Dan kind of fetishized Native Americans a bit, and that influence shows up toward the end of the of the song. Before the final verse and chorus, some kind of Native American chanting underplays Dan’s singing and drums accompany the guitar. It’s got a nice effect, adds dimension to what would otherwise be only guitar. One of Dan’s strengths was composition, and the reason his songs don’t get boring to listen to is because he had an instinct for when a perfectly good melody needed to be switched up to enhance the lyrics, or just the listening experience. This is one of my favorite songs.

Face-Blindness Fridays #4

I did kindergarten twice, and have never been given a satisfactory answer as to why. However, since the first year of kindergarten was spent in two different elementary schools, and the second year was at a third, I didn’t really notice. I also don’t think I had any friends until my second year of kindergarten, or that may have given away.

I was a solitary child. I shared a room with my two brothers, and I HATED that. I wanted a room to myself SO BAD that on weekends, I would encourage them to go out and play with their friends, and while they were gone, I would pretend like the room was just mine. The extra beds were just in case a friend wanted to sleep over — I didn’t particularly LIKE that idea, but it was nice to have the option.

I don’t even remember what I used to do with all of that free time. I vaguely remember coloring a little bit. Once I asked my mom if I could play dress-up in her closet, because the twins who lived around the corner said they did that. My mom said “no” but that I could play dress-up with my own clothes. I thought that was a terrible idea, but it worked out.

My best friend in kindergarten’s name was Simple Tan. I don’t think I was her best friend, looking back, but she was the only person who went out of her way to be kind to me, so I liked her. We run into each other once in a while and I’m always happy to see her. She and her family are still the nicest people I’ve ever met.

The first day of kindergarten, I was excited because I’d been going to school for a while and I still didn’t know how to read (boom, there’s your answer as to why I was held back). I really wanted to learn to read because I loved being read to and my mom didn’t do it nearly often enough. She had read a book to me (and probably my brothers too) called Morris the Moose Goes to School in which he learns to count, write, and draw in perspective, all in one day.

So my first day of my second year of kindergarten, I walked to school (probably with my older brother), determined to finally learn how to read. The first day was mostly coloring, and I guess I didn’t know how recess worked because I remember sitting at my table as the other kids all scrambled out of the room.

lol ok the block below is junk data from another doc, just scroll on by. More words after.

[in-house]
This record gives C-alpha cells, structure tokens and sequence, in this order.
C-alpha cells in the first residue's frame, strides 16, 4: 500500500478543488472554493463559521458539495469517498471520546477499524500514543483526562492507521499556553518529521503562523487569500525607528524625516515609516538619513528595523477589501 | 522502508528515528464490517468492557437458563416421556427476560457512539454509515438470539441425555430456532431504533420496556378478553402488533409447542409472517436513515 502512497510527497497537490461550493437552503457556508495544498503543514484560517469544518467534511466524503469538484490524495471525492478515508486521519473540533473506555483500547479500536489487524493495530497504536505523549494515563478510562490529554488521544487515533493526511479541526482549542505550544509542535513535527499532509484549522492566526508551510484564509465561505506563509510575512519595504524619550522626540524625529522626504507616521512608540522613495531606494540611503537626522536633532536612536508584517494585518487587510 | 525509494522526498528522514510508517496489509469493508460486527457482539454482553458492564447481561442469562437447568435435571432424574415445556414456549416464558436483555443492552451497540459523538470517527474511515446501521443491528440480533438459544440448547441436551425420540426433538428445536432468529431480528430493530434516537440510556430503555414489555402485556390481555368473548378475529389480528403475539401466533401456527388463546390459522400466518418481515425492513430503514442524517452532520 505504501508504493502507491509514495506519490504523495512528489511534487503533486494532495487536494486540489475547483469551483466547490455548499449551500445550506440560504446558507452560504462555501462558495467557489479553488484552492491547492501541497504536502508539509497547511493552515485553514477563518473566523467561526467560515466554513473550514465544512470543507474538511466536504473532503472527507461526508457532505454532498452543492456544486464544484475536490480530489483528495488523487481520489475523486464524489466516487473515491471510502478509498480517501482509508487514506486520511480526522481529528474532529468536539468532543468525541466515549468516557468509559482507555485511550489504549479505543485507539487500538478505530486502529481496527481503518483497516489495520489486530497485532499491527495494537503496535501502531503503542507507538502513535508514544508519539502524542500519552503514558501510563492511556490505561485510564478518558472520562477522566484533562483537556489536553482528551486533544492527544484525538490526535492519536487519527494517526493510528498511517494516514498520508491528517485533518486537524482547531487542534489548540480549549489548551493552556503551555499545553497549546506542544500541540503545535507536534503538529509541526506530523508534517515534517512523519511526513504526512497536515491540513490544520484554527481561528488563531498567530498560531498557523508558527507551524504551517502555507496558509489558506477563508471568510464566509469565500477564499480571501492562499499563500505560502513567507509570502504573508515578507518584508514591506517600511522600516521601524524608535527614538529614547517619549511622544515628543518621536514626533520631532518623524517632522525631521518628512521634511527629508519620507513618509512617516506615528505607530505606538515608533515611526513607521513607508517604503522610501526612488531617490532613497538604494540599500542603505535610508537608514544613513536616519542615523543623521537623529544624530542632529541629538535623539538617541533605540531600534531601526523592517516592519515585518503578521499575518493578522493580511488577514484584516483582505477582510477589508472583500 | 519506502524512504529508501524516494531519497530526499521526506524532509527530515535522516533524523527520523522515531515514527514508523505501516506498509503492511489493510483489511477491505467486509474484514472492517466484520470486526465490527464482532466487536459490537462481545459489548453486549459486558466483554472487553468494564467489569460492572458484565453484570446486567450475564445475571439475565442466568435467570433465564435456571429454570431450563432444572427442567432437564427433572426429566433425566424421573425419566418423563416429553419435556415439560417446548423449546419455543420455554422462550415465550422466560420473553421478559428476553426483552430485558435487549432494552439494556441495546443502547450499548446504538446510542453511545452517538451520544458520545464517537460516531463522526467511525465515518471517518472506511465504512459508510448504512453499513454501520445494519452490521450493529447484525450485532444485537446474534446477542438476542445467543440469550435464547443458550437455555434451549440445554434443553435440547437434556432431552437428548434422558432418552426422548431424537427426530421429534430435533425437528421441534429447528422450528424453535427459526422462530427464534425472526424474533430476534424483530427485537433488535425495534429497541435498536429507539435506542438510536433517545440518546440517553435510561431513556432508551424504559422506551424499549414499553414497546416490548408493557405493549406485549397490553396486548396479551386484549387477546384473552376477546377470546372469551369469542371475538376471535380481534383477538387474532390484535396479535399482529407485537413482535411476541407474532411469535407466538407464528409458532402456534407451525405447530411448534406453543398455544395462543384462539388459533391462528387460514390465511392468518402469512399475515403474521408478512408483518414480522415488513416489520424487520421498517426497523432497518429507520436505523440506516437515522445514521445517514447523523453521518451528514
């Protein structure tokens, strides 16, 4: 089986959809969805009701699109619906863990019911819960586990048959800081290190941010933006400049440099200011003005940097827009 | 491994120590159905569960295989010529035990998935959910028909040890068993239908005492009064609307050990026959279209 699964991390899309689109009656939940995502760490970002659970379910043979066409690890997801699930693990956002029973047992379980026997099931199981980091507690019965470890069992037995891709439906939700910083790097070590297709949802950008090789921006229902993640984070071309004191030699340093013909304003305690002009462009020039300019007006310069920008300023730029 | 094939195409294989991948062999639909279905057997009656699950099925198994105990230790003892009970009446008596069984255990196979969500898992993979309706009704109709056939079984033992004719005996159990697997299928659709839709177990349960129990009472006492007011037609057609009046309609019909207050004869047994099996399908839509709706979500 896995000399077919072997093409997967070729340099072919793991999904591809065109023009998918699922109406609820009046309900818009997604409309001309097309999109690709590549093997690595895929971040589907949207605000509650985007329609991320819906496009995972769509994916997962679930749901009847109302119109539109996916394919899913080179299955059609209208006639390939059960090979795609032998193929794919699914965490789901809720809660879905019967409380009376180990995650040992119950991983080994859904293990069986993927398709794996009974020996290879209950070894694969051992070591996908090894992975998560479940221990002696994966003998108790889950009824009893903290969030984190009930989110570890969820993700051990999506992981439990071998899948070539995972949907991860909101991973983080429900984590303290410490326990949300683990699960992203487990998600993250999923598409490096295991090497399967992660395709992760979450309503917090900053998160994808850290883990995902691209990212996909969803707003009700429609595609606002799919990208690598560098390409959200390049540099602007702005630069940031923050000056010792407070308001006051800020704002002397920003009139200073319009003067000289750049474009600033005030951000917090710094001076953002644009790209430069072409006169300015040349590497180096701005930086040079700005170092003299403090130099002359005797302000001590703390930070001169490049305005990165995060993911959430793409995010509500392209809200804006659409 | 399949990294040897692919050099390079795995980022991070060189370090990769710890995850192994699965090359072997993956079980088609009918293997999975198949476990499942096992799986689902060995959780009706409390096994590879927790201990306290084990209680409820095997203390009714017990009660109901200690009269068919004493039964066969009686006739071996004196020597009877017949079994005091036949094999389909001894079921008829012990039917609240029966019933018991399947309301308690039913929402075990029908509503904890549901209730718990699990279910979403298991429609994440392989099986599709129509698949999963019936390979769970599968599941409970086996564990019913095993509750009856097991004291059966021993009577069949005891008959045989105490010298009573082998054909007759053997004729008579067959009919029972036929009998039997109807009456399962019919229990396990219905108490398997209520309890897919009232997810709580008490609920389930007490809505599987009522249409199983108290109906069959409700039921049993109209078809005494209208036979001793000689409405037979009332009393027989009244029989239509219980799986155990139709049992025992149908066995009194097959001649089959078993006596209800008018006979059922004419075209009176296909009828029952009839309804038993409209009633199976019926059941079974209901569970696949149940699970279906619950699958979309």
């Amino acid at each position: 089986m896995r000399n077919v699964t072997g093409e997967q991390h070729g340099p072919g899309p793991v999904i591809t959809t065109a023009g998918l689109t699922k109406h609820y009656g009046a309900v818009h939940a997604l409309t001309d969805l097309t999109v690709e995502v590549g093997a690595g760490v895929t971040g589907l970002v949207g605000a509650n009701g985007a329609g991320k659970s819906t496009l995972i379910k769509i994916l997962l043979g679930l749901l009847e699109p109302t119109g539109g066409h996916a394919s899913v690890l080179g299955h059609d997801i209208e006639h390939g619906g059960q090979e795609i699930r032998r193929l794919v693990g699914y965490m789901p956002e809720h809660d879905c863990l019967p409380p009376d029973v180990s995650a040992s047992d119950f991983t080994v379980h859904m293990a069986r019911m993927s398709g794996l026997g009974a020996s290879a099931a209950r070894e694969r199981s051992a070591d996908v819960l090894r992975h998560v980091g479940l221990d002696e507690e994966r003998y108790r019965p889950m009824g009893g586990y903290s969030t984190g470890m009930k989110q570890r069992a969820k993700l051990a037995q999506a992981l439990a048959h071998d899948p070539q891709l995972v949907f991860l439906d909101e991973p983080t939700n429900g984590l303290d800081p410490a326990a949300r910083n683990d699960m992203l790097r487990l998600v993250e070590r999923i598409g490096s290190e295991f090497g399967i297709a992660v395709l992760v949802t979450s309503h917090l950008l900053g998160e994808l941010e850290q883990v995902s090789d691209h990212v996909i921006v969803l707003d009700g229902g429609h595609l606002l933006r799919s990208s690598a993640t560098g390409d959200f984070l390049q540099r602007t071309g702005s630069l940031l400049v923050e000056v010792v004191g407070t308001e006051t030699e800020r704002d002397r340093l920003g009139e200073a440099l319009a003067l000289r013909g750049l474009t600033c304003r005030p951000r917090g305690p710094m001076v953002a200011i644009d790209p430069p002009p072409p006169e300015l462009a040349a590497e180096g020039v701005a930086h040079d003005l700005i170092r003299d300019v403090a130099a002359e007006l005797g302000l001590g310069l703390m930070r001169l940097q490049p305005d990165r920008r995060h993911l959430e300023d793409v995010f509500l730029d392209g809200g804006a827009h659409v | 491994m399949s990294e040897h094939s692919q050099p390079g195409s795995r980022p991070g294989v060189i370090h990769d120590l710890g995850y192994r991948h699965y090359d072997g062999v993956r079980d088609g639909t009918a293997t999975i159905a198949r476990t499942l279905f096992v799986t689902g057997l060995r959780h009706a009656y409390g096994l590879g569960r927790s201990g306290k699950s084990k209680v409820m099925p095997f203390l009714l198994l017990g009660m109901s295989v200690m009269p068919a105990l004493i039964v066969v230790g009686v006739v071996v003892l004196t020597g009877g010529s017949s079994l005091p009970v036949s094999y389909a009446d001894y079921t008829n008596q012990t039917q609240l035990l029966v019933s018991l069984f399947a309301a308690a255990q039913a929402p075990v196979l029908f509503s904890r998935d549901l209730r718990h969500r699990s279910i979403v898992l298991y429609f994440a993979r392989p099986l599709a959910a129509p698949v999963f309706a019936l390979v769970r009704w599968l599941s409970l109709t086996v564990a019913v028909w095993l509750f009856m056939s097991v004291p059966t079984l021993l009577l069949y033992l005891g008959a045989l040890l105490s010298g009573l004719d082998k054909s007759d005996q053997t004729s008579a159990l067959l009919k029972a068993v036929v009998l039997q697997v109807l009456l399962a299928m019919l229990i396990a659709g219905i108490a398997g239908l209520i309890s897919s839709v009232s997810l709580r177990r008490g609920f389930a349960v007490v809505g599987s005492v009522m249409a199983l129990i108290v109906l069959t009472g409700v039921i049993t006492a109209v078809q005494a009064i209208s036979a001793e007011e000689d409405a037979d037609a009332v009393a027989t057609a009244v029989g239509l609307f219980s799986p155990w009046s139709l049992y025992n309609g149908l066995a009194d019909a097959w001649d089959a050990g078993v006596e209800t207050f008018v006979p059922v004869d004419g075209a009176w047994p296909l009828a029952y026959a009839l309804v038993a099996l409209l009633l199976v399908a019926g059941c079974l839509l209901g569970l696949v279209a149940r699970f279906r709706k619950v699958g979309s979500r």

The teacher came over to me and kind of gently urged me out of the classroom. I stepped over the threshold reluctantly. I didn’t know anyone, and the kids at my past two schools hadn’t been particularly friendly. For a moment, I was hopeful. None of these other kids knew each other, either, right?

My heart sank as I stepped out onto the playground and saw clumps of kids running around, chasing each other. How did they all know each other already? There was a large tree very close to the classroom door, and I decided to spend my time there until the teacher let us in again.

I was walking around on the roots that were growing up out of their concrete prison. A girl came over. She had black pigtails and dark, almond-shaped eyes. She had tan skin, unlike the other kids. “My name is Simple,” she said. I thought that that was a mean name for her parents to give her. Her eyes sparkled brightly. She didn’t seem very simple to me.

“Crystal,” I mumbled.

“Those are my friends,” she said, pointing to twin girls with identical brown pigtail braids and a blonde girl I’d never seen before. “Do you want to come over and play with us?”

“Oh, no, that’s okay,” I said, torn between desperately wanting to have friends like everyone else, and having no idea what to say to any of them.

Simple just looked at me for a moment, and then smiled and took my hand. She led me over to her friends and introduced me. I stood there, listening to them talk, glad to at least seem like I was a part of the group.

Back in the classroom after recess, the little blonde girl sat down across the table from me.

“Were you sitting there before recess?” I asked.

“Yes,” she said, frowning. “You borrowed my blue crayon.”

I wanted to laugh about my mistake, but she seemed upset by my question.